What is moxibustion?
There are so many different types of moxibustion that practitioners have many choices in the application and form of moxa used with patients. Moxibustion as a healing practice is as old as acupuncture itself; in fact, the Chinese word for acupuncture, zhenjiu, refers directly to this technique. Moxibustion is believed to have originated in China over 2,500 years ago, though it is likely that more rudimentary forms of moxibustion may actually predate acupuncture.
Like all traditional Chinese treatments, the goal of moxibustion is to bring the body into balance and ensure a consistent flow of qi. In this case, balance is achieved by the burning of moxa (ai ye in Chinese herbal medicine), or dried mugwort close the skin. This powerful medicinal herb has a long history in both China and the West, and is perhaps best known in America for its close association with the witches of Medieval Europe. This is because of its frequent use in folk remedies, particularly to ease stomach pain, menstrual irregularities, anxiety, and itchy skin.
Moxa is understood within a modern Western medical framework to be a natural diuretic, as well as a moderate stimulant. It is also an emmenagogue, which means that it can trigger an increase of blood flow to the pelvic area – especially the uterus. This is why it is often used to treat uterine cramps and scanty (light or absent) menstruation.
When used by a skilled Therapist moxibustion can help stimulate sluggish, deficient or stagnated qi with the introduction of therapeutic heat. In so doing, it amplifies the healing effects of acupuncture and alleviates chronic stagnation.
How is Moxibustion used
Therapists administer a moxibustion treatment dependent on the clinic’s and client’s preference.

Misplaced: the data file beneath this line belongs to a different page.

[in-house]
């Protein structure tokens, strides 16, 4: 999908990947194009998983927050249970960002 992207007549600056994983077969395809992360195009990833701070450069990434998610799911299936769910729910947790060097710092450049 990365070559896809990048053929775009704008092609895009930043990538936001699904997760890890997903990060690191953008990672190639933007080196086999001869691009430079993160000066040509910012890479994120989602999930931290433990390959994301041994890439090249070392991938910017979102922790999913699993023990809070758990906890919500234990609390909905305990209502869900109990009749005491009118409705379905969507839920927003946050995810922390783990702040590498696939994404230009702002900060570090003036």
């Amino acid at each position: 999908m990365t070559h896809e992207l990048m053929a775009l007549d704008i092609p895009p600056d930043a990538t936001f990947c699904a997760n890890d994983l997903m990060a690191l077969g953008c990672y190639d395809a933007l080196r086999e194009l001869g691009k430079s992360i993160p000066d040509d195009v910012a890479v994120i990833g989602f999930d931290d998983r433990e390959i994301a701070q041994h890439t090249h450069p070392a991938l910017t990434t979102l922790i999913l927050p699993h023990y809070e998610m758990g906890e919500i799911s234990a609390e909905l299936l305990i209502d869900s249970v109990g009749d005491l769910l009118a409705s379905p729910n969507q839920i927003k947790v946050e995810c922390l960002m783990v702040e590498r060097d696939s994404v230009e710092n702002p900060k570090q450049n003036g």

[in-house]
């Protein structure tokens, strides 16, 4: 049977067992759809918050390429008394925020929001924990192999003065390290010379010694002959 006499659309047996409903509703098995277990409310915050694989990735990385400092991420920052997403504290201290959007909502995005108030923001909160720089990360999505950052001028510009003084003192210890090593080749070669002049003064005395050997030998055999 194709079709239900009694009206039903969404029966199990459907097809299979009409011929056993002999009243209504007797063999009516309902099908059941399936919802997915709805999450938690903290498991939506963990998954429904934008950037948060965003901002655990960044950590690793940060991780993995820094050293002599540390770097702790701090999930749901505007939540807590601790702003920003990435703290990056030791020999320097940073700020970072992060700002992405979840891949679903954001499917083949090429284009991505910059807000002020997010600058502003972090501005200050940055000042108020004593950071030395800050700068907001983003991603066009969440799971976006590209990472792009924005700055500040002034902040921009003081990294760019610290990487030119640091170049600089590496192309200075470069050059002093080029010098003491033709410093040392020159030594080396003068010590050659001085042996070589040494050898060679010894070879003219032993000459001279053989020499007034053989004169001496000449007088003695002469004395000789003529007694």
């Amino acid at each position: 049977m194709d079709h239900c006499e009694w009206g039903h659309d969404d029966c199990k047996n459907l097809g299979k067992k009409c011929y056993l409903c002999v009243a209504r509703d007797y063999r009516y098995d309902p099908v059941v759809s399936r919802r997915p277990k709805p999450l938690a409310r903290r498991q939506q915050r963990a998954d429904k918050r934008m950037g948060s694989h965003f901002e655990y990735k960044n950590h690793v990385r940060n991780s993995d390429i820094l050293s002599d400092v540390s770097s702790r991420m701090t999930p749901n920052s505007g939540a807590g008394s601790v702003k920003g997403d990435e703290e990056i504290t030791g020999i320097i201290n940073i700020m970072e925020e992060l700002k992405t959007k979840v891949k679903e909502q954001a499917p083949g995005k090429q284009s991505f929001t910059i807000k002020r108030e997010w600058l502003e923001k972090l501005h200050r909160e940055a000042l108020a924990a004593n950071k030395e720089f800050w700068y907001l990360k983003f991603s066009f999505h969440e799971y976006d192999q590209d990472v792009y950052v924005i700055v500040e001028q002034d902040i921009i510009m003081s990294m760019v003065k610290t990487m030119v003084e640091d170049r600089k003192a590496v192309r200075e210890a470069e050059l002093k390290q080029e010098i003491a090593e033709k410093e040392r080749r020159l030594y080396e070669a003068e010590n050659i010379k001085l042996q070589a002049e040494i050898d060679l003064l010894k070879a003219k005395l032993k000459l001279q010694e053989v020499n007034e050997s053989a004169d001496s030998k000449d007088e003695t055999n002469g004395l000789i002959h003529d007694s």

Indirect moxibustion, which is generally carried out in one of two different ways. In the first, the practitioner will hold the smoking end of a moxa stick very close to the skin, until the acupoint adequately warms. This signifies that blood and other vital fluids have been directed along the correct meridians, and can begin to heal the patient’s ailments.
Many modern clinics use slower-burning, smokeless moxa sticks, which may be a comfort if you’re concerned about smoke inhalation.
Indirect moxibustion may also be performed with a tiger warmer, or using something as a buffer between the stick and the skin, such as salt, aconite, or slices of ginger or garlic. This warms the body deeply.
Another indirect method is to wrap smaller balls of moxa around acupuncture needles and light them until smoking. The heat is driven down the needle shaft and into the acupuncture point, enhancing the effects of the needling. Usually, a ball of moxa wool will be placed on just one or two of the needles in each session. Many patients report a warm, soothing sensation during and even after a session of
How does moxibustion work?
To date, there is no consensus on the exact mechanisms of moxibustion treatments. Some theorize that it works in a similar way to other heat-based therapies, like saunas, hot tubs, heat packs, and warming creams. Though most Westerners will be familiar with these treatments for localized pain, heat is a valuable ally in Chinese medicine to relieve more systemic, whole-body complaints.
Who should consider moxibustion?
Because fire (yang) is its central element, moxibustion is most often used to dispel cold stagnation (yin) and the conditions that arise as a result. Common problems from a Western medicine that may be loosely associated with cold stagnation include:
Low blood sugar (hypoglycemia)
Over sensitivity to cold
Joint pain and arthritis
Depression and low mood